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Griffith, who was involved in the negotiations surrounding the agreement, said, "This is very similar to the deal that we fixed up with Microsoft last year - what we were trying to do was come up with an improvement in terms of value for money in existing Oracle licensing arrangements."
Last year Socitm, which represents UK local authority IT managers, was closely involved in the Office of Government Commerce's massive software deal with Microsoft, Sun Microsystems and IBM/Lotus.
OGC officials expect the Oracle agreement, which includes its 9i Database and Application Server offerings, could result in an average saving of 11% on the cost of technology products purchased either directly or indirectly from the software giant.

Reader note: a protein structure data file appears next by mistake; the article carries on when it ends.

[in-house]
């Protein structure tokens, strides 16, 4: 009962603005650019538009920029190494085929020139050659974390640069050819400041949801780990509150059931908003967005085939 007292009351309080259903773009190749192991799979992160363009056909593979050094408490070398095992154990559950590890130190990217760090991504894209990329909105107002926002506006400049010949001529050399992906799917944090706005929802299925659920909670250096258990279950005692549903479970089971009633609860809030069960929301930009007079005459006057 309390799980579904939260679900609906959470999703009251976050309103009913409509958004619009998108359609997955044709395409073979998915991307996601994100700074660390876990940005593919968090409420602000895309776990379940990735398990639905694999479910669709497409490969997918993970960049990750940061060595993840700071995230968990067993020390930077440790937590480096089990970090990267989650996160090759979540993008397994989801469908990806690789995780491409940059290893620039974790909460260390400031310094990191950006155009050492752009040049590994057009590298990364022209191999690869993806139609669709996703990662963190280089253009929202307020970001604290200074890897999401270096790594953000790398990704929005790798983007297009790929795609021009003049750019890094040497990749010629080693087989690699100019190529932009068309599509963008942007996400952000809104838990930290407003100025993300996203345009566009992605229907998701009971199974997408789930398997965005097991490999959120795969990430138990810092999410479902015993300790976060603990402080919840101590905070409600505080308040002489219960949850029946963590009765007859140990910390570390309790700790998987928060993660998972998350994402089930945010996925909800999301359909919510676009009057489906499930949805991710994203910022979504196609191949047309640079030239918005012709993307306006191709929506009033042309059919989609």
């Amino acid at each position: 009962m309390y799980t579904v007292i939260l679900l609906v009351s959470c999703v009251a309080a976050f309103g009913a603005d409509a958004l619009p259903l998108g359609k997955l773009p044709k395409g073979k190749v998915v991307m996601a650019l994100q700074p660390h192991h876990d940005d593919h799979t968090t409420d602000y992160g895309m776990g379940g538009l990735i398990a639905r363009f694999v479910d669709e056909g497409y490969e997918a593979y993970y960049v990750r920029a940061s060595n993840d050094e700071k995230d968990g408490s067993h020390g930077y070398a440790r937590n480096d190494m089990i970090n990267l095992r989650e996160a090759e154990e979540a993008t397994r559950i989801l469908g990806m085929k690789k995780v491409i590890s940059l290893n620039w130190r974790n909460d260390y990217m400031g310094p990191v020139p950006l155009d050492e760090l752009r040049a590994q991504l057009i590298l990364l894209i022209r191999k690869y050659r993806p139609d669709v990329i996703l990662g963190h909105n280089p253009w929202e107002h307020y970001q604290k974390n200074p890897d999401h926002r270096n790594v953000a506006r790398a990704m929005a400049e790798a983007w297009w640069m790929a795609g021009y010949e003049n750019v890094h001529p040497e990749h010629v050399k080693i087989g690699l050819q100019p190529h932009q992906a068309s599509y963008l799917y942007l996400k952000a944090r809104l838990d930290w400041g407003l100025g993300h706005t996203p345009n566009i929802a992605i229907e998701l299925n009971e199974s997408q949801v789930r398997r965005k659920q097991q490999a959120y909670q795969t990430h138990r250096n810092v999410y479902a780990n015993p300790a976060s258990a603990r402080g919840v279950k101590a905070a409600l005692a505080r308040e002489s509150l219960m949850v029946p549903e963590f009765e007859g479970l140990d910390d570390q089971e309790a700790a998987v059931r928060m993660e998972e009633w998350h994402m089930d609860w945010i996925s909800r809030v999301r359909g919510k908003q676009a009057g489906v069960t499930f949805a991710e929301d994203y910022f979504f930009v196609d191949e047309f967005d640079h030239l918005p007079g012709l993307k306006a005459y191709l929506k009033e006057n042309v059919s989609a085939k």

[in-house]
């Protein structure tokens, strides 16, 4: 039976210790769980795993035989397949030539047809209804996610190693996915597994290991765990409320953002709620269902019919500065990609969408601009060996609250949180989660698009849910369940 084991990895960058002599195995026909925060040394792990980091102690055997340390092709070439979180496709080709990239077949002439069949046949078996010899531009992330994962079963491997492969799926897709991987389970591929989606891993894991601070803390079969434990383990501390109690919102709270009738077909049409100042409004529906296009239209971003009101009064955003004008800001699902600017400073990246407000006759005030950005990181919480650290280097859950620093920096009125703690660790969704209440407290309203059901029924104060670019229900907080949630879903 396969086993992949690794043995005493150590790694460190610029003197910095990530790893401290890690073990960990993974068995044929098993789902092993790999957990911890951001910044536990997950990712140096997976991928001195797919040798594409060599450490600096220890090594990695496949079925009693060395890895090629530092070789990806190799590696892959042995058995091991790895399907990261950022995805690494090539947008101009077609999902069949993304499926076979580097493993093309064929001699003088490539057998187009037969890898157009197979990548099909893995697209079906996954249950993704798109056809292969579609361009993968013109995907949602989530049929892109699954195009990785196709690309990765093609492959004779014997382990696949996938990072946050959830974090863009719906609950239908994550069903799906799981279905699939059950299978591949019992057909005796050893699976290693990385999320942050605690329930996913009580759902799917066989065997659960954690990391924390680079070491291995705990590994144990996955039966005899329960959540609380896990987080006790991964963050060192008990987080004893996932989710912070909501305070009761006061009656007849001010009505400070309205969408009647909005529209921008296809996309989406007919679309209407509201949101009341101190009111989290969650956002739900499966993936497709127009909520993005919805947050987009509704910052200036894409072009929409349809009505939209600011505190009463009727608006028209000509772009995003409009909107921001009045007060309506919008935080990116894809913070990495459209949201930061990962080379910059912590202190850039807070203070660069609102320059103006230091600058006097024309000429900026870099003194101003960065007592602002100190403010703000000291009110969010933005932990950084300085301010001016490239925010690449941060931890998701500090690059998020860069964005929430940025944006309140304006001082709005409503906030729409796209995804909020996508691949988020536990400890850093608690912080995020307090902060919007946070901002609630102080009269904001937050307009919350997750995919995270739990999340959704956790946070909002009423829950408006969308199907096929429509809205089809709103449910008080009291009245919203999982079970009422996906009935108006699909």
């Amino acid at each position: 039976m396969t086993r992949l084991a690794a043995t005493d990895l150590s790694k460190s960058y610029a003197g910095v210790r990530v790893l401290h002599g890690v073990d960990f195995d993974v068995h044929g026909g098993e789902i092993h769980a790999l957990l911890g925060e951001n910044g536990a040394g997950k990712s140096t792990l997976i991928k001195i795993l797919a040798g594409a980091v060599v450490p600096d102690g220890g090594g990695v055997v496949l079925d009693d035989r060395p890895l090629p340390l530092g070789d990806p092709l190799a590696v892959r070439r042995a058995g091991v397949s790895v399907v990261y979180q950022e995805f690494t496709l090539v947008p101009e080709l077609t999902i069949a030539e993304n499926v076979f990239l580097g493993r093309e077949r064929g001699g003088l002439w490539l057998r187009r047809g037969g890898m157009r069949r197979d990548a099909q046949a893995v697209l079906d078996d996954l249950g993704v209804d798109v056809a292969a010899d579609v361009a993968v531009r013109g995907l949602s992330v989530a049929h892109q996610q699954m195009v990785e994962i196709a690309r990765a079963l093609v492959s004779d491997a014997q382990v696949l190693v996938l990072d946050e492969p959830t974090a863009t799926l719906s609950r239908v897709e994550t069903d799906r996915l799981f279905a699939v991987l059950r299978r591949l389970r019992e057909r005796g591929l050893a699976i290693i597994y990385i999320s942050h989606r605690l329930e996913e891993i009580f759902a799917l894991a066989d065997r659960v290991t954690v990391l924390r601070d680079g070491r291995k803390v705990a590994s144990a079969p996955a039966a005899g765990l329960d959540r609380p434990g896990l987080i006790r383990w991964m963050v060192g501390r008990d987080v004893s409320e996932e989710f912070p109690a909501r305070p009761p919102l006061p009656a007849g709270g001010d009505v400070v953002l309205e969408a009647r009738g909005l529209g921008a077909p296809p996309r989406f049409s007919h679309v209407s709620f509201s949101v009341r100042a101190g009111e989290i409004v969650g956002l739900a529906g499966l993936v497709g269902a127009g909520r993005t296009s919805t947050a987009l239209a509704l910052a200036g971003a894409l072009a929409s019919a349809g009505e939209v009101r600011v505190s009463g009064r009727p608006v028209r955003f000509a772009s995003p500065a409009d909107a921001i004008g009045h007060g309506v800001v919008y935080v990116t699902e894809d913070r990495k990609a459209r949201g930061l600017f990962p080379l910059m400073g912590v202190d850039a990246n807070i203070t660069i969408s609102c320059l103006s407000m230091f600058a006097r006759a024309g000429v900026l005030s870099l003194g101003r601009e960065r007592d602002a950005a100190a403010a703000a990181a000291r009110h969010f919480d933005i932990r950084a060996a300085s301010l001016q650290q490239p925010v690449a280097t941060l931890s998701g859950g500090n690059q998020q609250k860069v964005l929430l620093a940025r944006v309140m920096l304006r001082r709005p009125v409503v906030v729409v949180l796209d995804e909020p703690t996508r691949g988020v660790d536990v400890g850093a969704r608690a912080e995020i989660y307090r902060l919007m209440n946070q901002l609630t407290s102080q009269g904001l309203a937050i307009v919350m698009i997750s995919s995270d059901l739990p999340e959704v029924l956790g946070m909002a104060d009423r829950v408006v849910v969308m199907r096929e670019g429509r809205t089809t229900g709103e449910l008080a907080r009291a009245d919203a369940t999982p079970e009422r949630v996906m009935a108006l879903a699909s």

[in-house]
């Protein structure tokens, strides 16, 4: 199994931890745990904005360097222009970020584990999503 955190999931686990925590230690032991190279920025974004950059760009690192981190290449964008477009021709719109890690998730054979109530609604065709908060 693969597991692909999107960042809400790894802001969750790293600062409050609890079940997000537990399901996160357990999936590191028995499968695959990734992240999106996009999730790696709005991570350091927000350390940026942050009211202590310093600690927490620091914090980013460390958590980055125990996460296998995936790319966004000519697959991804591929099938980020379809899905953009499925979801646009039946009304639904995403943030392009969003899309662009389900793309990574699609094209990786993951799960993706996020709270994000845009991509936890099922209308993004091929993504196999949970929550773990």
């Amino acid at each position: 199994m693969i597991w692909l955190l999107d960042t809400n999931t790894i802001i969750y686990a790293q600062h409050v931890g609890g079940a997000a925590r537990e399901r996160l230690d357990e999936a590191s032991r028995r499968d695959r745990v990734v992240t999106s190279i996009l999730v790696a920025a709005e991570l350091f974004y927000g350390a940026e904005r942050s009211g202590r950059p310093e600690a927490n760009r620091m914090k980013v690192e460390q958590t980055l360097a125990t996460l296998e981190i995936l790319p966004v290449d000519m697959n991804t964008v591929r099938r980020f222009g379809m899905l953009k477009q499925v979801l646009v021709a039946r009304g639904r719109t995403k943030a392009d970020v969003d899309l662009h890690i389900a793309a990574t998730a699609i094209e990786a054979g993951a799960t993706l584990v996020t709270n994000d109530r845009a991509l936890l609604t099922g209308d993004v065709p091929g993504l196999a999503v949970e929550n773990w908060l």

Griffith said, "The level of saving depends on each individual local authority - what we were able to do was put a contract on the table for the public sector to consider."
He also believes the deal could play a part in helping councils meet the government's 2005 target for making public services available electronically.
"Indirectly, it will help the public sector meet the 2005 target by making the money they have go further," Griffith said.
Under the terms of the new deal, which will run until March 2006, Oracle has offered the same terms to the UK public sector as it does to the US government.
Socitm hopes to negotiate an extension to the arrangement when it expires in 2006.